When Congressman Jason Chaffetz announced he was running for speaker, most pundits, myself included, opined that it was a long shot. Think something like a football kicker lining up for a field goal from sixty yards out, into the wind.
In retrospect, maybe it’s because of that kick into the wind that we might win the game. But for Chaffetz, would we be talking about Congressman Paul Ryan as Speaker of the House?
In the chaos that followed, the factions of the Republican Party in the House dissolved into intense internal debate over who would be Speaker. With the scrum for the Speaker’s office hotly contested by disparate factions, it was anyone’s guess who might come out with the ball.
But still: A long shot. When Kevin McCarthy blew his lead with a series of gaffes, Chaffetz suddenly became both the only alternative and, unfortunately for Utah, unpalatable for a sufficient number of House Republicans to put him in the Speaker’s office.
Within a few short days, Rep. Paul Ryan became the Hill’s preferred alternative. He didn’t want the job, though, already happily working away in his dream post as Chair of the Ways & Means Committee, a place he felt like he could push the big ideas for structural change. With Republicans finding no apparent options around which to coalesce, though, Ryan finally announced he would run for Speaker if the House Republicans–including the House Freedom Caucus, a group of 35 conservatives that helped push John Boehner to resignation and greener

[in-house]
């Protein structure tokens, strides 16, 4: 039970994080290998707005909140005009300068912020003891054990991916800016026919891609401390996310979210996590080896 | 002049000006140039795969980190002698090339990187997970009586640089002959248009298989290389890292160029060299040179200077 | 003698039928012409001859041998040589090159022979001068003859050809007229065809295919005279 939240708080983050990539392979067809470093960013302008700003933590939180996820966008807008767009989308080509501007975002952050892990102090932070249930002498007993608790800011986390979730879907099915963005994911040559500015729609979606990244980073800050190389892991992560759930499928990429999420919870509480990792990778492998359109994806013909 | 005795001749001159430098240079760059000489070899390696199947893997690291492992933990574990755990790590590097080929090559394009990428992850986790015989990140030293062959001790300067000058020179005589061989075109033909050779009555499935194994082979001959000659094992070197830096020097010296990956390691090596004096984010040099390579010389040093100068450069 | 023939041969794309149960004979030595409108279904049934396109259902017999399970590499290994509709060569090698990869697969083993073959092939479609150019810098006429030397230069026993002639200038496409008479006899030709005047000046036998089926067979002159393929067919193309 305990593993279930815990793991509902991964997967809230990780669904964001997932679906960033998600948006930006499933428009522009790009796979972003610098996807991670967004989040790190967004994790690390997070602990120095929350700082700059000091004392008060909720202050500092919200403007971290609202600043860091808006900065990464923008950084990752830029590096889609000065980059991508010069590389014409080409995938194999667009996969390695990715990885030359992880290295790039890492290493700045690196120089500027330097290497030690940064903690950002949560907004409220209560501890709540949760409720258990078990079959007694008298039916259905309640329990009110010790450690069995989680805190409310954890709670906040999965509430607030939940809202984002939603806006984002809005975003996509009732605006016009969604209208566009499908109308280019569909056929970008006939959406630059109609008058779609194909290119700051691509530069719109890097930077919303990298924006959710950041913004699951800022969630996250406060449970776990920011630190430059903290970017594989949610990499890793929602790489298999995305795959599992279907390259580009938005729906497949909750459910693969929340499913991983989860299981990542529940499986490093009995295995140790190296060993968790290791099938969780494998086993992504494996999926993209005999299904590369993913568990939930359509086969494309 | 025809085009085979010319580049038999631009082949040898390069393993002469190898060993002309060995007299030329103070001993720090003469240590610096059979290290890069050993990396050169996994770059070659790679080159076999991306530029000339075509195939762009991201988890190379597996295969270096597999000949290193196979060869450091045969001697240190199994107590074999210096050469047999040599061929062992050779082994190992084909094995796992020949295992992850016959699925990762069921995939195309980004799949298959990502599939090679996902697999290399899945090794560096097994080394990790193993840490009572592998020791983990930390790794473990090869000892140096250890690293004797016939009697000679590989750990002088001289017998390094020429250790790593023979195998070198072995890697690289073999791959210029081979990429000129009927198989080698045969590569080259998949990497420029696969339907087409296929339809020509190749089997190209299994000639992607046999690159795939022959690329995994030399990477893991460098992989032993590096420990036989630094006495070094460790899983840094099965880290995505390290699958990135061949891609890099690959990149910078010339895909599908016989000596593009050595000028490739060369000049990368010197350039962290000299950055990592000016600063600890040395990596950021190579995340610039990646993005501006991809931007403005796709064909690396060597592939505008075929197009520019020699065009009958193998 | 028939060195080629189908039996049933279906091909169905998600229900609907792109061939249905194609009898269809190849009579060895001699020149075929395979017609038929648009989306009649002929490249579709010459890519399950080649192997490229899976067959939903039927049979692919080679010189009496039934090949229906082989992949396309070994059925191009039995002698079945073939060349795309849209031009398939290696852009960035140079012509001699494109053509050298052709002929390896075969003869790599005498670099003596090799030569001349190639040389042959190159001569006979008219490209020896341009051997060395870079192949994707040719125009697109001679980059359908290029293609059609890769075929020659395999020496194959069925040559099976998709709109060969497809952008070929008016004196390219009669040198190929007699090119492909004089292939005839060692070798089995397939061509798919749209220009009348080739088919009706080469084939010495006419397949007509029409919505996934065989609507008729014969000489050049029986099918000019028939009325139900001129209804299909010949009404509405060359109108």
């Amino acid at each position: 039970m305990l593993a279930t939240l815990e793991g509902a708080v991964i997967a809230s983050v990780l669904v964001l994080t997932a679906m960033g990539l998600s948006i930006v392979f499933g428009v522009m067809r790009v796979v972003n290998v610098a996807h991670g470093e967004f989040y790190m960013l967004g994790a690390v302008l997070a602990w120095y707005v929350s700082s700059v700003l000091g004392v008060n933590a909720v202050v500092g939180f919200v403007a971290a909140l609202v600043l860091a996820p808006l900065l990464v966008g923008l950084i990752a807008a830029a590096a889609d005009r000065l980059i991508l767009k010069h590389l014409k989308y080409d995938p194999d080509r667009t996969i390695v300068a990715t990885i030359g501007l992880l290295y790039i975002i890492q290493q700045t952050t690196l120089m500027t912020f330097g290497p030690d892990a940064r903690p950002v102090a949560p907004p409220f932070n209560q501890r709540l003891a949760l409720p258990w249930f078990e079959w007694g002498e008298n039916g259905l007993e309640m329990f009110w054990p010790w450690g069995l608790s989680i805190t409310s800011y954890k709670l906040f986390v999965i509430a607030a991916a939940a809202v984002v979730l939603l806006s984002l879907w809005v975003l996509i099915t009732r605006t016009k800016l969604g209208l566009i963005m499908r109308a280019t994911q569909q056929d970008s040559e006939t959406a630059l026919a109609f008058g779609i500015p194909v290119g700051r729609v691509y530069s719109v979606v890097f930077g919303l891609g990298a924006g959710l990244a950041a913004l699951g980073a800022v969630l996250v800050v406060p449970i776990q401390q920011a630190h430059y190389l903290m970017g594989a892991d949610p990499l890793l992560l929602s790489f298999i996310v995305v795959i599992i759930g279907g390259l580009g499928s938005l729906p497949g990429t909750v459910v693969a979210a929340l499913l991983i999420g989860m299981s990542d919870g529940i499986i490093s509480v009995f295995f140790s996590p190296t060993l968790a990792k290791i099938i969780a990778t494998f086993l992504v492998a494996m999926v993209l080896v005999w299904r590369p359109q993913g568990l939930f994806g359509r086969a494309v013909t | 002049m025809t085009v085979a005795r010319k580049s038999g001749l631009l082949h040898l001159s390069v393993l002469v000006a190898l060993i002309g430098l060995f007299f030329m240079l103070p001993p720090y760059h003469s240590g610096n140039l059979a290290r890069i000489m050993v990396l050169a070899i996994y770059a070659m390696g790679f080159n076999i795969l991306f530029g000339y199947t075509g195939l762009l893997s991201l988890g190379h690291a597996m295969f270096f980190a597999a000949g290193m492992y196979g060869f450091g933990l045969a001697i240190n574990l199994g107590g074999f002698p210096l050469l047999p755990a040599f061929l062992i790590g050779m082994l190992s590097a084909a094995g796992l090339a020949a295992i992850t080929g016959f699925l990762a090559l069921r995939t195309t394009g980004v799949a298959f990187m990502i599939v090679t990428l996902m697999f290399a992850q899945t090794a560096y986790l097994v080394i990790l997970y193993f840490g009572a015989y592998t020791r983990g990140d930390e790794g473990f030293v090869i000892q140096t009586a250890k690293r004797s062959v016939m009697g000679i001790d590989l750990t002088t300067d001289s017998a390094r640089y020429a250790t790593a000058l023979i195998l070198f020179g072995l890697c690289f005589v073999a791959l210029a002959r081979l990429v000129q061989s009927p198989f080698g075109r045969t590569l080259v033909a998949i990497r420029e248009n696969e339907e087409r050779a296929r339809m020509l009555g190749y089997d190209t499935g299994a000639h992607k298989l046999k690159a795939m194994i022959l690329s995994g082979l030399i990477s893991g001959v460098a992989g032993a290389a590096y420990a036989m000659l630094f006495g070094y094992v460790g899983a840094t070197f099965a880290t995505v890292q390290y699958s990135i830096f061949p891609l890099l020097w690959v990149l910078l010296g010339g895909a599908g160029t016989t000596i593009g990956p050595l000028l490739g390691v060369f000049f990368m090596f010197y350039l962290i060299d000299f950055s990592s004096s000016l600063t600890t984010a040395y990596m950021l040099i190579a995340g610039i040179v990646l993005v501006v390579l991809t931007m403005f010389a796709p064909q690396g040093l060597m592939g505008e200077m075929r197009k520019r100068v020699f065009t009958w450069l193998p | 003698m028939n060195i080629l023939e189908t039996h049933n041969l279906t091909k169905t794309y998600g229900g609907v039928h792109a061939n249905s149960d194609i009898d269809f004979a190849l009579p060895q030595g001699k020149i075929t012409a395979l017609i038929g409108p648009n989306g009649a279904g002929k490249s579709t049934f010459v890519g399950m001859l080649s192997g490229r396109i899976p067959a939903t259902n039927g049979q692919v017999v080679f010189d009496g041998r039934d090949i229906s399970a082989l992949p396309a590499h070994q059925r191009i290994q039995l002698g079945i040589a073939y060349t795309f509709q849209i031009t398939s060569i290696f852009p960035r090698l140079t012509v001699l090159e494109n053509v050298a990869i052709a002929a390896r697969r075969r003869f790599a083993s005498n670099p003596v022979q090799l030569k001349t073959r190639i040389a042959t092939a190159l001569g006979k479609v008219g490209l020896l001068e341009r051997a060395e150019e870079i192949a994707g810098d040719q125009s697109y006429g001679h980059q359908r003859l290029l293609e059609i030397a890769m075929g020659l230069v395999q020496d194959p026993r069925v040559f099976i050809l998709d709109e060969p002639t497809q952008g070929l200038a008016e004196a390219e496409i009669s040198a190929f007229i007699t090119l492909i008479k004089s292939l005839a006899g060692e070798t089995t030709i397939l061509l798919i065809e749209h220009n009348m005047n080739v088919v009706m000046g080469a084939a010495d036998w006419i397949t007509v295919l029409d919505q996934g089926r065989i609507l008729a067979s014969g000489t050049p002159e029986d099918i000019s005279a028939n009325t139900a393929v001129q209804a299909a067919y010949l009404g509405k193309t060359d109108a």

pastures golf courses in the first place–would support him as a consensus candidate.
“I’m out, and I’m supporting Paul Ryan,” Chaffetz said, according to the Salt Lake Tribune. “Part of the reason I was running was because Paul Ryan wasn’t.”
And maybe, just maybe, it was Chaffetz’s willingness to put his name on the line–as a protest to less competent leadership options–that opened the way for someone like Paul Ryan to take the reins of the House. Ryan is exactly the kind of politician that Democrats don’t want as the face of House Republicans: level-headed, wonky, focused on difficult and complicated issues such as entitlement reform, and, more than anything else, big ideas. In other words, everything that Donald Trump is not.
As a local Democratic strategist mentioned to me earlier this week, the Democratic Party has no parallel to Paul Ryan but, like a broken record, is stuck on policies virtually unchanged in decades, if not half a century.
While Chaffetz’s campaign for Speaker may have been short-lived and even quixotic (he said it would have been like capturing “lightning in a bottle”), he may have done us one better than serving as Speaker himself: He’s given us Paul Ryan, a level-headed, smart, and idea-driven politician and, possibly, one of the better personalities to consider the Speaker’s office in a while.